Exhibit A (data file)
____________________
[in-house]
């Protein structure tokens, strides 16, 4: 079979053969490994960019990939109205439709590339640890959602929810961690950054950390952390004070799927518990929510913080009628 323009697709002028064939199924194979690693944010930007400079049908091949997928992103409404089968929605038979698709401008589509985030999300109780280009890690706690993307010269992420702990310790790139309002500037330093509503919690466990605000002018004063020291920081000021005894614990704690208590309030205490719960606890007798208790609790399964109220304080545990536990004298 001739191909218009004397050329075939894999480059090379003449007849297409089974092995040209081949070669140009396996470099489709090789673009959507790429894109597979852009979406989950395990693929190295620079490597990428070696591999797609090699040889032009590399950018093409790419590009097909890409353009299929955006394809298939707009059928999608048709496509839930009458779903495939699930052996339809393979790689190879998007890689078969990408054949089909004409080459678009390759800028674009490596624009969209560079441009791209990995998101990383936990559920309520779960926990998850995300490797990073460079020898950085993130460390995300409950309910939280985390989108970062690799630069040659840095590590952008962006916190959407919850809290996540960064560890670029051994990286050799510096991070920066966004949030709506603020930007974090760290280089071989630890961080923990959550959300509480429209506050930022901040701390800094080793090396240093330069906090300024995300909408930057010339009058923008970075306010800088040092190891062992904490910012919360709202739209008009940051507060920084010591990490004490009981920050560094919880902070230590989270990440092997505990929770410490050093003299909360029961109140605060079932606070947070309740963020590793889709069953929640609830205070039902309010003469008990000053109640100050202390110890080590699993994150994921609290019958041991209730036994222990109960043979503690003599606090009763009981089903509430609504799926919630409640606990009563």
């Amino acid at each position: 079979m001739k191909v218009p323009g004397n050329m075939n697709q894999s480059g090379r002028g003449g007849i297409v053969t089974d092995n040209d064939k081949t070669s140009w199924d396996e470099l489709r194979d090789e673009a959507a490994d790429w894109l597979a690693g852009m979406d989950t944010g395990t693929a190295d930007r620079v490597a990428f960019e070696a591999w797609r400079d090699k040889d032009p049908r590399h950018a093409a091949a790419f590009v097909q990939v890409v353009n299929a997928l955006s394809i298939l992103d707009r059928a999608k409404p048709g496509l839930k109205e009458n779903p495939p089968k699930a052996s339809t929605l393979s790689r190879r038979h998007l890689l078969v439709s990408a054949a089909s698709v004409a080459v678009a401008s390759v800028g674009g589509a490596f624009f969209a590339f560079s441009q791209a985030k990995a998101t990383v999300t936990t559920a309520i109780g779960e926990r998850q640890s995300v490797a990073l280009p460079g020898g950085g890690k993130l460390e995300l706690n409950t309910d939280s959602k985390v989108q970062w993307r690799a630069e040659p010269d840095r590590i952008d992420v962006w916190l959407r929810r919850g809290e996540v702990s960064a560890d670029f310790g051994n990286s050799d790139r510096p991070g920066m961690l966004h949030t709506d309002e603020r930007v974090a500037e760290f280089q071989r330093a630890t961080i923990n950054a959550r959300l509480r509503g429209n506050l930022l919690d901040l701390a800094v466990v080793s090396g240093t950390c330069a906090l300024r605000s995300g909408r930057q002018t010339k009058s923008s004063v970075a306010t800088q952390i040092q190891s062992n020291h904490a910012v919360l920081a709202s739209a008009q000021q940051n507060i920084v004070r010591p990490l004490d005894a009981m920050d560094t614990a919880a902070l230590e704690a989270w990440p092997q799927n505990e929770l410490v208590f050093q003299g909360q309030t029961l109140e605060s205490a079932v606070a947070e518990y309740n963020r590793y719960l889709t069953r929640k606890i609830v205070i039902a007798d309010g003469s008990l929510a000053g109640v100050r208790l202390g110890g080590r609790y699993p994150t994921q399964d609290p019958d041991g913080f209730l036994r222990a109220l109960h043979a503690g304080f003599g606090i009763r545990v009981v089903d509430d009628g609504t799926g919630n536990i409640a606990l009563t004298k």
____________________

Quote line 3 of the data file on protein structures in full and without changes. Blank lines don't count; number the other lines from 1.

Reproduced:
């Amino acid at each position: 079979m001739k191909v218009p323009g004397n050329m075939n697709q894999s480059g090379r002028g003449g007849i297409v053969t089974d092995n040209d064939k081949t070669s140009w199924d396996e470099l489709r194979d090789e673009a959507a490994d790429w894109l597979a690693g852009m979406d989950t944010g395990t693929a190295d930007r620079v490597a990428f960019e070696a591999w797609r400079d090699k040889d032009p049908r590399h950018a093409a091949a790419f590009v097909q990939v890409v353009n299929a997928l955006s394809i298939l992103d707009r059928a999608k409404p048709g496509l839930k109205e009458n779903p495939p089968k699930a052996s339809t929605l393979s790689r190879r038979h998007l890689l078969v439709s990408a054949a089909s698709v004409a080459v678009a401008s390759v800028g674009g589509a490596f624009f969209a590339f560079s441009q791209a985030k990995a998101t990383v999300t936990t559920a309520i109780g779960e926990r998850q640890s995300v490797a990073l280009p460079g020898g950085g890690k993130l460390e995300l706690n409950t309910d939280s959602k985390v989108q970062w993307r690799a630069e040659p010269d840095r590590i952008d992420v962006w916190l959407r929810r919850g809290e996540v702990s960064a560890d670029f310790g051994n990286s050799d790139r510096p991070g920066m961690l966004h949030t709506d309002e603020r930007v974090a500037e760290f280089q071989r330093a630890t961080i923990n950054a959550r959300l509480r509503g429209n506050l930022l919690d901040l701390a800094v466990v080793s090396g240093t950390c330069a906090l300024r605000s995300g909408r930057q002018t010339k009058s923008s004063v970075a306010t800088q952390i040092q190891s062992n020291h904490a910012v919360l920081a709202s739209a008009q000021q940051n507060i920084v004070r010591p990490l004490d005894a009981m920050d560094t614990a919880a902070l230590e704690a989270w990440p092997q799927n505990e929770l410490v208590f050093q003299g909360q309030t029961l109140e605060s205490a079932v606070a947070e518990y309740n963020r590793y719960l889709t069953r929640k606890i609830v205070i039902a007798d309010g003469s008990l929510a000053g109640v100050r208790l202390g110890g080590r609790y699993p994150t994921q399964d609290p019958d041991g913080f209730l036994r222990a109220l109960h043979a503690g304080f003599g606090i009763r545990v009981v089903d509430d009628g609504t799926g919630n536990i409640a606990l009563t004298k």